human trafficking

Sue Stephens

Jennifer Cacciapaglia is just days into her role as manager of the Mayor’s Office to combat domestic violence and human trafficking in Rockford, but she says her wheels are turning to develop new strategies to tackle the issue.

Cacciapaglia says it starts with a cultural shift.

“We have to stop asking, ‘Why is that woman staying with this pimp?' or ‘Why is she allowing herself to be sold for sex?’ And we have to start asking, ‘Why do so many of our men grow up until adults who believe it’s an acceptable thing to buy a human being for sex?’”

WNIJ

The issue of human trafficking in northern Illinois is gaining interest among activist groups. They say Rockford ranks second in the state for cases of sexual exploitation. On this week’s Friday Forum, WNIJ’s Jessie Schlacks takes a closer look at this “underground business.”

The industry can be so discrete that people don’t even realize they’re being trafficked.

“One day at the pool they saw me there and my vulnerability,” recalls Katariina Rosenblatt. “They recruited me into what I call ‘false friendship.’ That was the beginning of the grooming process.”

Illinois officials continue to remind residents that human trafficking remains a problem.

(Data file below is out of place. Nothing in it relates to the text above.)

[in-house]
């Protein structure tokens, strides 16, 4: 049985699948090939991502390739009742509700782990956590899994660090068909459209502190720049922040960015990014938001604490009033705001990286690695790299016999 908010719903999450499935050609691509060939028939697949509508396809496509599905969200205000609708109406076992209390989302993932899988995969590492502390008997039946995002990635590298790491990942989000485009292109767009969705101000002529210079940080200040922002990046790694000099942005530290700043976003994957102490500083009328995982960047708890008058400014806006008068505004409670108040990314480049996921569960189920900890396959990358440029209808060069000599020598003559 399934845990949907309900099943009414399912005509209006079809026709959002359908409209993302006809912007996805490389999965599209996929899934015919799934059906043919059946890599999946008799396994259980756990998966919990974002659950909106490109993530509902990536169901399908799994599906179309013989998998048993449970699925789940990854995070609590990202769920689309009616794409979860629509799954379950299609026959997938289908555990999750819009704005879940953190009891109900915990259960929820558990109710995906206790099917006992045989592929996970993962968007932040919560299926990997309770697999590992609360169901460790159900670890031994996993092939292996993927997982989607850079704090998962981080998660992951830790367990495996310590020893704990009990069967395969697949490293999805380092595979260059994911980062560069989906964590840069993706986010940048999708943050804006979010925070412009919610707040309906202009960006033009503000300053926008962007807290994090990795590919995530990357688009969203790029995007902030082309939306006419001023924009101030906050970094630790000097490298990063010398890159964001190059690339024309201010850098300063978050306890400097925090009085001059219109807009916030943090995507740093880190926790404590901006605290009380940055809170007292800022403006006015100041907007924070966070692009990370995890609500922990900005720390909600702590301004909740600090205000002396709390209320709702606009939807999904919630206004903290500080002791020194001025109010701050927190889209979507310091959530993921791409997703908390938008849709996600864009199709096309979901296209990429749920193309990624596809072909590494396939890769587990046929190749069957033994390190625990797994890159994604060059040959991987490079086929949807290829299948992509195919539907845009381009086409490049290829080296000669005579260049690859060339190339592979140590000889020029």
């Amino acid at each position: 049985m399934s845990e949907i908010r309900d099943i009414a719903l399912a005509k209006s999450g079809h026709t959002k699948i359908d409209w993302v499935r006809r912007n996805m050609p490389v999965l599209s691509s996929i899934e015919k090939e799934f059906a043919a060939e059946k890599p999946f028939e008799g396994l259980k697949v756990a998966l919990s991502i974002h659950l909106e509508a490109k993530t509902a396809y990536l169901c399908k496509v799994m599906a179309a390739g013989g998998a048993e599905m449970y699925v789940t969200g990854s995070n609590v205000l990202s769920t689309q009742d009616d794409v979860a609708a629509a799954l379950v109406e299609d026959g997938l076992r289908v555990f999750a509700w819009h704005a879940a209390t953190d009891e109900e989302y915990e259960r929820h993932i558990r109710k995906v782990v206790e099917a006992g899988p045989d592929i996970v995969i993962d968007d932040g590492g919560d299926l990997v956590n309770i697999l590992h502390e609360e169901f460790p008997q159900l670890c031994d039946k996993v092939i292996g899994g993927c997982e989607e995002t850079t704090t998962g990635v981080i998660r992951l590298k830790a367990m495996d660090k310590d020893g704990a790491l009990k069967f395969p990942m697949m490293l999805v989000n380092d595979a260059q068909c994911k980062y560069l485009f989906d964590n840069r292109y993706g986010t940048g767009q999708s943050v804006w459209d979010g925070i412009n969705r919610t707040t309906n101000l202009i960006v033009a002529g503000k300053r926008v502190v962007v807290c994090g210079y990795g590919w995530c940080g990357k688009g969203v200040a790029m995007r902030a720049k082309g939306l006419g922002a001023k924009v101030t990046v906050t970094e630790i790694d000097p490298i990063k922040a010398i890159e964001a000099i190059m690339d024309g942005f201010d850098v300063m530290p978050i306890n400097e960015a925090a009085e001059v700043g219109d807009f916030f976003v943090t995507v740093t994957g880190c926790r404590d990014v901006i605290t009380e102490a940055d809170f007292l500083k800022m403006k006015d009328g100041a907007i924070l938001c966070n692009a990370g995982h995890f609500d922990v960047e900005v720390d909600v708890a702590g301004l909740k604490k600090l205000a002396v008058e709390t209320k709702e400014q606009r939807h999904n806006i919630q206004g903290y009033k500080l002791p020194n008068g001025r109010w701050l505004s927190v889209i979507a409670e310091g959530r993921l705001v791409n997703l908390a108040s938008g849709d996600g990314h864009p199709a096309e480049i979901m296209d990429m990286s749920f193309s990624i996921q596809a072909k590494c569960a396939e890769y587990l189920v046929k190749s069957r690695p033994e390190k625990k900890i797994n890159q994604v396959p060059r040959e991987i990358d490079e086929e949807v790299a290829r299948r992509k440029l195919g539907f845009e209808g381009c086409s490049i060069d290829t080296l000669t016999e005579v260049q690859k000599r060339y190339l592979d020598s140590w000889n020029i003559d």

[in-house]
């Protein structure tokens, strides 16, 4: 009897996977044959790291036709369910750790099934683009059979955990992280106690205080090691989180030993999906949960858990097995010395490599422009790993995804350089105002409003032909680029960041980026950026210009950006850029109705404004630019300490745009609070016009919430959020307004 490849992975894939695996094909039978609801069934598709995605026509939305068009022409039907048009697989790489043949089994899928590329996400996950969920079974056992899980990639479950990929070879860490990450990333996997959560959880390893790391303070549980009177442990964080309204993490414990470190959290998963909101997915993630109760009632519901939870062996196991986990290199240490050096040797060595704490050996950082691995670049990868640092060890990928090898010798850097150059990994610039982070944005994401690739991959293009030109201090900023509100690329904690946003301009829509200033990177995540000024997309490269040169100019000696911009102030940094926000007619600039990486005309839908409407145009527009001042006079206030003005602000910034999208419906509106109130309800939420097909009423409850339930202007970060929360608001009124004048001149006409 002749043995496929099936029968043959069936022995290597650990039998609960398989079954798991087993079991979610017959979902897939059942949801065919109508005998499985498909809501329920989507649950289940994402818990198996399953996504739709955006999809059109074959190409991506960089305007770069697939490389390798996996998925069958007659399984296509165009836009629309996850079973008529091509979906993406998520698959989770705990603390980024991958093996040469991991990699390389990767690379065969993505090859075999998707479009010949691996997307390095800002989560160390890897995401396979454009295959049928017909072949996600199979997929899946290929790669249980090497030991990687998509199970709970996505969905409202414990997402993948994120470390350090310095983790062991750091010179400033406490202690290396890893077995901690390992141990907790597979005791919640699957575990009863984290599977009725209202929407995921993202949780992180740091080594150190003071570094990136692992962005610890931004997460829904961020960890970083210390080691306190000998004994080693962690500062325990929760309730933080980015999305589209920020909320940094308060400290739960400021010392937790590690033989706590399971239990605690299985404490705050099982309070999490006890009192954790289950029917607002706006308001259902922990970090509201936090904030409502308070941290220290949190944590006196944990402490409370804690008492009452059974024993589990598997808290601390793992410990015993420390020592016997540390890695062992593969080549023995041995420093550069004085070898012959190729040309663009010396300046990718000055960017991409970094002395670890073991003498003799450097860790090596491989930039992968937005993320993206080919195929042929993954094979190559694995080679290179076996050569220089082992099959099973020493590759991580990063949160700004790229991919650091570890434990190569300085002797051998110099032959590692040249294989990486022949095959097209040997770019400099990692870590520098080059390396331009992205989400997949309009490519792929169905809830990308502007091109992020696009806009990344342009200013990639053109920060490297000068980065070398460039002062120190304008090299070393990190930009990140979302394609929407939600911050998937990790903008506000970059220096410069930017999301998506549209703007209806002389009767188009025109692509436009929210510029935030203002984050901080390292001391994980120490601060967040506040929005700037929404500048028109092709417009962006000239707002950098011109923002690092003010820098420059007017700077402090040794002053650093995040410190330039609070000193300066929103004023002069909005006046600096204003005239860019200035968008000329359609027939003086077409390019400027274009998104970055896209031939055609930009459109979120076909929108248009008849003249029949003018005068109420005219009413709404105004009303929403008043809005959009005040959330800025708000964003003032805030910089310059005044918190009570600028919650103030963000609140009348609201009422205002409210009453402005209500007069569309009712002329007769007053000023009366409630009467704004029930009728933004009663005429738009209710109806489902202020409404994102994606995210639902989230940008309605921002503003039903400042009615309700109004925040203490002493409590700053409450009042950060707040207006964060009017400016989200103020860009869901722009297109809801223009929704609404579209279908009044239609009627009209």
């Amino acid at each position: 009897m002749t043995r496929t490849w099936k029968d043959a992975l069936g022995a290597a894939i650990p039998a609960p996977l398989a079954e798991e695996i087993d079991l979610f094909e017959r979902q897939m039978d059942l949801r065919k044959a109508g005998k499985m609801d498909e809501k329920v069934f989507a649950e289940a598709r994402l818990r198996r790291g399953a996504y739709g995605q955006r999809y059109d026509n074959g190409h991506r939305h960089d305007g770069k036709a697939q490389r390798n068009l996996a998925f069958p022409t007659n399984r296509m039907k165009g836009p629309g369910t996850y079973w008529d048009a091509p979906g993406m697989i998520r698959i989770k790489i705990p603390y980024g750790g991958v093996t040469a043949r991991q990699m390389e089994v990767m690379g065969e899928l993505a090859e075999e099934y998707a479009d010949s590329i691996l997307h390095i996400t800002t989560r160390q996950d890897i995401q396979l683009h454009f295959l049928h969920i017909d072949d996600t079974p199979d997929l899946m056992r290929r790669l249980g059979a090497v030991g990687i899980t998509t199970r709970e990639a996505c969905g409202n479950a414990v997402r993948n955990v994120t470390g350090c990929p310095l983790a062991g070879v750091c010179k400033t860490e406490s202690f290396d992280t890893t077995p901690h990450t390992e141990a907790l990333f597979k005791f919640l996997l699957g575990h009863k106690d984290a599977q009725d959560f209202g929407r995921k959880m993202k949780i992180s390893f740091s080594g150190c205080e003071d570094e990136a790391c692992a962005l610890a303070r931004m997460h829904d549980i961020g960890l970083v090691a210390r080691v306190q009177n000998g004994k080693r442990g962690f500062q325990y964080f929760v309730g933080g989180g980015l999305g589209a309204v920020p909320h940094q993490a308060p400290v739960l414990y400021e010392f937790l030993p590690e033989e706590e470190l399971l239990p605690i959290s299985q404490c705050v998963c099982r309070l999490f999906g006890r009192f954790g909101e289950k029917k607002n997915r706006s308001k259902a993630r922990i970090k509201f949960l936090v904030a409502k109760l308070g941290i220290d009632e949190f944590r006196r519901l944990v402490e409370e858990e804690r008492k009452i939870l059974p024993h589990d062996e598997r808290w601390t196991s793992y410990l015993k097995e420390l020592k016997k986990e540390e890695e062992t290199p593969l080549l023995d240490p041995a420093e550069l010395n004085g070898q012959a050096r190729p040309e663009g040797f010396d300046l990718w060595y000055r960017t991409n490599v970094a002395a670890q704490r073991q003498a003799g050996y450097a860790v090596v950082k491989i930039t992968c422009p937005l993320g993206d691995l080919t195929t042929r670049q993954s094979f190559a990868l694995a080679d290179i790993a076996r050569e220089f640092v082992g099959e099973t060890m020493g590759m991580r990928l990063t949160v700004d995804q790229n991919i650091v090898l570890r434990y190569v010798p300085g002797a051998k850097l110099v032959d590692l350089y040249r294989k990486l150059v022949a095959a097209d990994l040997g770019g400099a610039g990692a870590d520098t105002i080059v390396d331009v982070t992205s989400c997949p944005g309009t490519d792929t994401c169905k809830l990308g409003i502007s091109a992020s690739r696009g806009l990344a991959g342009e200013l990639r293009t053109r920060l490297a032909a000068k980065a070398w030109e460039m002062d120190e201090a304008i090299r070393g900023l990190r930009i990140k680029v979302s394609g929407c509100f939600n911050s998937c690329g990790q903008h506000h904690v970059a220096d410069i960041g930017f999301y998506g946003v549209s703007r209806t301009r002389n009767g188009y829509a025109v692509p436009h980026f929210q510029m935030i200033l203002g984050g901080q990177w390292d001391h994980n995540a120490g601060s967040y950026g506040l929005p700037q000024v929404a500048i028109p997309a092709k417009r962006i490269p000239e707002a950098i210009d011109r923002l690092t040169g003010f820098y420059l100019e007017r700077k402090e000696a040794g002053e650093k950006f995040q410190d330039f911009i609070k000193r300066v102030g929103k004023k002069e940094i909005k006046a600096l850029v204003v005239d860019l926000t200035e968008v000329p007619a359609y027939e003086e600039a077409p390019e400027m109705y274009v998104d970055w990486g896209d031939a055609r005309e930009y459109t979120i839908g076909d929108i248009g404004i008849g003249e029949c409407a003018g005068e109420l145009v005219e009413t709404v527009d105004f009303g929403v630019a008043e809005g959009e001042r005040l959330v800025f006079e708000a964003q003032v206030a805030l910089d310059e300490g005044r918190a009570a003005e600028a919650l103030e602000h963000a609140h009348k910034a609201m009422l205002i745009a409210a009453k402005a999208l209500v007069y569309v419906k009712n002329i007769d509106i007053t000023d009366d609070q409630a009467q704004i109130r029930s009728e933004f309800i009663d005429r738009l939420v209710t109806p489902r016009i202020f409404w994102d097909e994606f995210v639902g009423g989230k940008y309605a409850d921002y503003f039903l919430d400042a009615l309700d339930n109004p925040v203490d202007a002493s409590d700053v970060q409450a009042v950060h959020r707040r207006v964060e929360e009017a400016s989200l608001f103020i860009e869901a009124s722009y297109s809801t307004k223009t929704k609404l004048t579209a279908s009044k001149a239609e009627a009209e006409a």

It can include being forced to perform labor or work as a prostitute, and often involves minors.  George Sheldon directs the state’s Department of Children and Family Services.  He says there have been 821 allegations of child sex trafficking in the state since 2011.  

Illinois Near Top In Nation For Human Trafficking Cases

Jan 4, 2017
"streetlight" by Flickr User David McGregor

Illinois ranks fifth in the nation for cases of human trafficking.

Public education efforts are underway for National Human Trafficking Awareness Month.

Illinois’ Department of Children and Family Services says it investigated 143 reports of trafficking last year, many of which were child victims. 

Trafficking can happen with labor, but sex trafficking is a large component; Rockford is one of the state’s largest hubs for sex trafficking. 

However, Veronica Resa, with DCFS, says incidents can occur just about anywhere.

Flickr user / Milica Sekulic "Mobile Phone" (CC BY 2.0)

A new Illinois law requires certain businesses post a human trafficking hotline number in their establishment.

       

It's designed to increase the awareness of resources to help victims.

Carol Merna is the executive director of the Center for the Prevention of Abuse, located in Peoria.

She says Illinois is a "hot spot" for human trafficking. Many victims of what has been called “modern-day slavery” are U.S. citizens.

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